I set up a phone interview at his home in Champaign,
just before he and his wife Jane headed for California, where
he is teaching a 10-week course this semester at Stanford University.
There is no doubt he was the most brilliant student
I ever had, retired DeKalb High teacher Joe Lo Cascio told
me recently. He was referring to a 1975 DHS graduate named Richard
Harriett Kallich, another retired local
teacher, had tipped me more than a year ago about Powers, whom
she also considered the best student she ever encountered. He
has written 10 books, won the National Book Award, was a finalist
for a Pulitzer, was named one of the top five authors of the
decade by Esquire magazine, and received the coveted and financially
rewarding MacArthur Foundation Fellowship.
when I asked around town about the name Powers, most people could
recall a Francis Gary Powers, the U-2 pilot shot down over the
Soviet Union, but not the man named Richard.
I sought out this famous author through his former teacher and
friend Lo Cascio. In the meantime I checked out a copy of The
Echo Maker, which won him the National Book Award, and
realized what I had missed in not finding out about this brilliant
writer years ago.
Author Richard Powers
Powers recalled his two years at DeKalb High
after his parents returned from a teaching assignment in Bangkok,
Thailand and had relocated to DeKalb where his sister was enrolled
in college. He has fond memories of both Lo Cascio and Kallich
and also had great praise for a class that was team taught by
Betty Bischof and Mary Penson known as Junior Humanities, which
really opened my eyes about the possibility of adventures
in literature, as he put it.
in the same class with Lo Cascio his senior year. Next, he was
admitted to the University of Illinois, first majoring in physics,
then switching to English, earning a bachelors and M.A.
in that field. His first jobs were in technical writing and computer
programming in Boston. One day while visiting a museum he noticed
a photograph of three farmers all dressed up for a dance and
from that encounter came the idea for his first novel Three
Farmers on their Way to a Dance. To undertake this book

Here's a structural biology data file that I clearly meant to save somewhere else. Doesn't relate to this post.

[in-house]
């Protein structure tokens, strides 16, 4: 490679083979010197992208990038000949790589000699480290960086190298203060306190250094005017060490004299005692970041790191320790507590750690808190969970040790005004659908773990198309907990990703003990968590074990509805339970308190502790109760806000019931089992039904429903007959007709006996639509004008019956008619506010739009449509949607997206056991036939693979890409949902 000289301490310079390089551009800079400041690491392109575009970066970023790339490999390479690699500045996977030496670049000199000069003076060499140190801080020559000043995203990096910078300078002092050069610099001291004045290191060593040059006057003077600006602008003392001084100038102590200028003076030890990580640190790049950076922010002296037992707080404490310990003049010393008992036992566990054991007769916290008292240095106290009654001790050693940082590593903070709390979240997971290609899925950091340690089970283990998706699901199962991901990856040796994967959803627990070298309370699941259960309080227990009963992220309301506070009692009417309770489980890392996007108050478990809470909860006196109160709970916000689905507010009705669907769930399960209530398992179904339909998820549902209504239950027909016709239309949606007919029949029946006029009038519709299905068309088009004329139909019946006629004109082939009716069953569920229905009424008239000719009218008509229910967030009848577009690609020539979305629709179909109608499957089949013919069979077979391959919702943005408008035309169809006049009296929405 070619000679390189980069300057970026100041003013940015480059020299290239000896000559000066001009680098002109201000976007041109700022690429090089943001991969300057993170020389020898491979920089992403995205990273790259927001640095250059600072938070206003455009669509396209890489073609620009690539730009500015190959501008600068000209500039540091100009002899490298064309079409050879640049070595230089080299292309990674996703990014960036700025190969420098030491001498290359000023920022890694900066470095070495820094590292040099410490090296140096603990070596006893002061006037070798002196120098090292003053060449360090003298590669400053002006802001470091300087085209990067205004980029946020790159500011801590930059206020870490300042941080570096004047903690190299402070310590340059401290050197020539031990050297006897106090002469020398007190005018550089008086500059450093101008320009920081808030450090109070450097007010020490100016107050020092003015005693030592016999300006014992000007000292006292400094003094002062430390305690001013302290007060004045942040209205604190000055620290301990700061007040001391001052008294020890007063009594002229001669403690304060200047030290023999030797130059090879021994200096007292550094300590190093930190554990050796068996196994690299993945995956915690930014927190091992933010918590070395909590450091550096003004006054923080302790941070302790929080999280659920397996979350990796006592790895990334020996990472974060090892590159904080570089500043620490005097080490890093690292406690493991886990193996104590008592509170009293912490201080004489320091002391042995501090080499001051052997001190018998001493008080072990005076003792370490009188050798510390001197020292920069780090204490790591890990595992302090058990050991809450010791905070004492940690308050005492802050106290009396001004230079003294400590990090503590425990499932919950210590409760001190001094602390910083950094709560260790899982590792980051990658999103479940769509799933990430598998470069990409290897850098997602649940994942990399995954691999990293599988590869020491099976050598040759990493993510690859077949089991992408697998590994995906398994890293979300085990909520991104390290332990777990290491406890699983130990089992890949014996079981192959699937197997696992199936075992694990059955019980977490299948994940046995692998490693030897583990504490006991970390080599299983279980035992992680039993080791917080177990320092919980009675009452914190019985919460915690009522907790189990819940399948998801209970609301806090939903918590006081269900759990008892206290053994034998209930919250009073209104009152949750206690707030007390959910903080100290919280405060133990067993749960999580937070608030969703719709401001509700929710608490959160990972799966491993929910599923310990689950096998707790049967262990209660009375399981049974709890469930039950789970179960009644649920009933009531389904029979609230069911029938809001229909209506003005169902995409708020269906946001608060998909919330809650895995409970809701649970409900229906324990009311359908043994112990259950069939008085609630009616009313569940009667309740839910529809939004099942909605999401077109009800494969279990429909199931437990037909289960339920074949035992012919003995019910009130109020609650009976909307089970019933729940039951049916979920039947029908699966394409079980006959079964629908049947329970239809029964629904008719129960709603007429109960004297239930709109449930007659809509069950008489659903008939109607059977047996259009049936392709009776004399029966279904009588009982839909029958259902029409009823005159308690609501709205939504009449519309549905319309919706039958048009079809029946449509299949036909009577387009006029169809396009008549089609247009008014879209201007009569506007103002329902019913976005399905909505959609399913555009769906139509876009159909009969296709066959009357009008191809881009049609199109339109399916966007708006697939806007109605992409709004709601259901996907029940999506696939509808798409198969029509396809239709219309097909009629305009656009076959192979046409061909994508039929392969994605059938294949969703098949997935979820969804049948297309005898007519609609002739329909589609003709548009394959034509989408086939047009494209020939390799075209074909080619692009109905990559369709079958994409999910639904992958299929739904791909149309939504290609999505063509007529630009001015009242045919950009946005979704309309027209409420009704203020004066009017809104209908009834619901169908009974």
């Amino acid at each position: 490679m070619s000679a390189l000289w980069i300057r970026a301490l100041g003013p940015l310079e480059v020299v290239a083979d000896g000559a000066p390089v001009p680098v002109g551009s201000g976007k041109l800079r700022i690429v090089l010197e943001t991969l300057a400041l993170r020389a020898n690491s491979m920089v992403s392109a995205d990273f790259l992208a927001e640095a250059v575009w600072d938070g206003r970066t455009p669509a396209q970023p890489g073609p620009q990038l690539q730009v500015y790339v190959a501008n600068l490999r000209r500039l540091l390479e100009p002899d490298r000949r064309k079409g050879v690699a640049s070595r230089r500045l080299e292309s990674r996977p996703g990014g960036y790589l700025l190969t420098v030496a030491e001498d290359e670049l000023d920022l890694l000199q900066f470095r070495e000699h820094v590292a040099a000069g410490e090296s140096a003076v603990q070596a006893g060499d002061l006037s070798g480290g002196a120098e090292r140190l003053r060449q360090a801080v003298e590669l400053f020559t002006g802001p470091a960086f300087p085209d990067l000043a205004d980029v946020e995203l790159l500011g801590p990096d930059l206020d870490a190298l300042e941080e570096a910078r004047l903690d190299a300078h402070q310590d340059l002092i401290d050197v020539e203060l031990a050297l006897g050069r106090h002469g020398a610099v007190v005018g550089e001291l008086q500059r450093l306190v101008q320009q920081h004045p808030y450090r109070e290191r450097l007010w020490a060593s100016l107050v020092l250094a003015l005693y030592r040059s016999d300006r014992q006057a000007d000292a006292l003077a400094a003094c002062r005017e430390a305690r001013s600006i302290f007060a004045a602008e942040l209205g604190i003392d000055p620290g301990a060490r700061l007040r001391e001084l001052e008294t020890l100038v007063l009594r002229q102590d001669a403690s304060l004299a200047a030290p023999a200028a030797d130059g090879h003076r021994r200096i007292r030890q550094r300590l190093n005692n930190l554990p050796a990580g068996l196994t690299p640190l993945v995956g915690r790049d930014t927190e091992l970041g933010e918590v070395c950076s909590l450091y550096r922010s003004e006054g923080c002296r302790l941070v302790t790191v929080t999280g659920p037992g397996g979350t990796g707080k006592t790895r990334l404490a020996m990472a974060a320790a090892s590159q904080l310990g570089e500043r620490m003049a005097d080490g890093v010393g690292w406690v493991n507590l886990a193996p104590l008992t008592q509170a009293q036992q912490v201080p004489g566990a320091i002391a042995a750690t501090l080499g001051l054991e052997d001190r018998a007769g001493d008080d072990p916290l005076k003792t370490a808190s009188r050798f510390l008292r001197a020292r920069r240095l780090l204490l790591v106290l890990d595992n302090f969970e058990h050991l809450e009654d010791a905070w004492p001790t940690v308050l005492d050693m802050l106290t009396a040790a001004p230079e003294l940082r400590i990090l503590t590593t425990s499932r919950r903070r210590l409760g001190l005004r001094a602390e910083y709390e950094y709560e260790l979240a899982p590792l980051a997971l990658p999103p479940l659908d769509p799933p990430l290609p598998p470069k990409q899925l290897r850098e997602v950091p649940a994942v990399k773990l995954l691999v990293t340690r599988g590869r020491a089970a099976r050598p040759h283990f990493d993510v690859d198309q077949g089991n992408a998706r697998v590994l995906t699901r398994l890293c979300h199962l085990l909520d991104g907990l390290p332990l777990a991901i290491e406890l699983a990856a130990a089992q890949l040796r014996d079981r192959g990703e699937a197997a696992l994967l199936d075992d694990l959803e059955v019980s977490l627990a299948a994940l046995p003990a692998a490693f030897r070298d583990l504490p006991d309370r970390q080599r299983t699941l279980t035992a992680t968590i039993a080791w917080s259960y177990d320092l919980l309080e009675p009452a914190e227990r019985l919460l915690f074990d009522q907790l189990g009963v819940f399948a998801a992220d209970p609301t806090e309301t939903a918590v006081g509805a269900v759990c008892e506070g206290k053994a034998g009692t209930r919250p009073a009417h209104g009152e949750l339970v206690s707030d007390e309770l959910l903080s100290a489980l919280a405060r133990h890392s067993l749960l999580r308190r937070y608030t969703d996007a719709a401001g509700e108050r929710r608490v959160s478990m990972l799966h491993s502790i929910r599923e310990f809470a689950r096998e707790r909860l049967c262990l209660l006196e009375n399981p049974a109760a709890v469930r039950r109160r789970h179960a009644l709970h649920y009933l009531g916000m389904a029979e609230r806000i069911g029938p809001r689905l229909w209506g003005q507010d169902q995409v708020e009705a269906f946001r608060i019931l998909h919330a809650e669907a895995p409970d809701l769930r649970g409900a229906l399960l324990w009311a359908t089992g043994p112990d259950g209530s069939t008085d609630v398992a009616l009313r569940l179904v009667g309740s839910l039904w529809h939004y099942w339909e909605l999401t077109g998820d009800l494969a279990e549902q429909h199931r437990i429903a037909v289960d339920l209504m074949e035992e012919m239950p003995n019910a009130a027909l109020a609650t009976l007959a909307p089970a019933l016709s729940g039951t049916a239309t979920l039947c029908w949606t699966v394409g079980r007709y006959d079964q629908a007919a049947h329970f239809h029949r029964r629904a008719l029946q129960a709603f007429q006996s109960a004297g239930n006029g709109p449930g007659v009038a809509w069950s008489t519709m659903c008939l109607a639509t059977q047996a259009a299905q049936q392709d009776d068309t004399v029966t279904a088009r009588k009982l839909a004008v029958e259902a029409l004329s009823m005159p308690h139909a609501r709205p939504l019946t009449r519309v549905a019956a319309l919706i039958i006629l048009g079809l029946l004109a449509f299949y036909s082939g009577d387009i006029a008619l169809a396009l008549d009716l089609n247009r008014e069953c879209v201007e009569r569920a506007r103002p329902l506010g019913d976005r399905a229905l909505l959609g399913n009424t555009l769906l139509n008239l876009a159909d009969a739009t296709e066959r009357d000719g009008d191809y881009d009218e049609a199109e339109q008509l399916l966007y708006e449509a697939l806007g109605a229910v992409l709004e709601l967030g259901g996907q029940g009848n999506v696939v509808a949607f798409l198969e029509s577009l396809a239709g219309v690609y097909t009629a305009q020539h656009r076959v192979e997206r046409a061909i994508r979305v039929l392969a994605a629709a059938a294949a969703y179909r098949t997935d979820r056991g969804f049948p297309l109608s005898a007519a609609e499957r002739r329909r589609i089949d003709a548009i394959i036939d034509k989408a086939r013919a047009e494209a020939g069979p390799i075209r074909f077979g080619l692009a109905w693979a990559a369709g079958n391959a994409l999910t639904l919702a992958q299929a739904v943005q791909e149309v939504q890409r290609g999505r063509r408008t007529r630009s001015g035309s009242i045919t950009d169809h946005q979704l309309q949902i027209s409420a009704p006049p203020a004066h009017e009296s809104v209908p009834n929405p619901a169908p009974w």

project he returned to DeKalb and rented an apartment on North
Ninth Street, writing it longhand on a canary-yellow legal pad,
then asking his mother to retype it into a draft. He eventually
transferred the draft to a computer, being one of the first to
use this new tool for word processing due to his earlier experience
as a programmer.
Lo Cascio told about the time
Powers accepted an invitation to speak to his class, driving
here from Champaign where he has an endowed chair and teaches
creative writing. He spoke to classes for eight consecutive hours
and has also returned again to visit with his former teachers
at a small reunion of sorts arranged by Lo Cascio. Looking back
at his high school days, the teacher also remembered that even
though Powers was not a cellist he volunteered to fill a void
in the cello section of the school orchestra and excelled at
Powers said he tries to complete a novel every
two to three years and has chosen a diverse array of subjects,
including some in high technology such as neuroscience and genetics.
He admits being a writer can be a lonely business staying
in the back room working by yourself for so many years ... so
it is very healthy and productive to come out and mix with
other people. He travels a lot and beside the years he spent
in Holland and other parts of Europe he went to Berlin in 2009
to be there for the anniversary of the fall of the Berlin Wall
and hopes to go to Belgium and France later this Spring, after
his teaching stint at Stanford.
Asked what advice
he might have for young writers, he suggested they not quit their
job and just start writing, but remember how much you can
do if you just put in an hour or two a day. The regular, sustained
but short intervals can produce amazing things and more effectively
(at times) than trying to write like crazy for a month or two
and then go back to doing something else full time. Like exercising,
slow, constant, steady (intervals) are better for producing long-term
results, he commented.
He said that Web-based
electronic publishing has changed the writing world. He thinks
we are entering into a time where new writers can establish themselves
and build a reputation through online publications, which
is a exciting new venue. It can provide new outlets for people
who cannot find commercial publishers at the outset, he
Something I dont want to miss are
two excellent exhibits opening Feb. 1 in downtown DeKalb. The
long-anticipated DeKalb Ag Memories exhibit assembled by former
Ag employees will open at the Nehring Gallery, corner of Second
and Lincoln Highway, while down the street at Bliss Beads studio,
161 E. Lincoln Highway, photographer/candy man Tom Smith will
debut his photo exhibit on our vanishing agricultural surroundings.
Ann Engstrom, a member of St. Peters
Episcopal Church in Sycamore, saw my column last week on Isaac
Johnson and alerted me that the pews in their church were built
by Johnson. There is also a stained glass window dedicated to
his memory at St. Peters. Nice to know his handiwork has
been in constant use since the 1870s.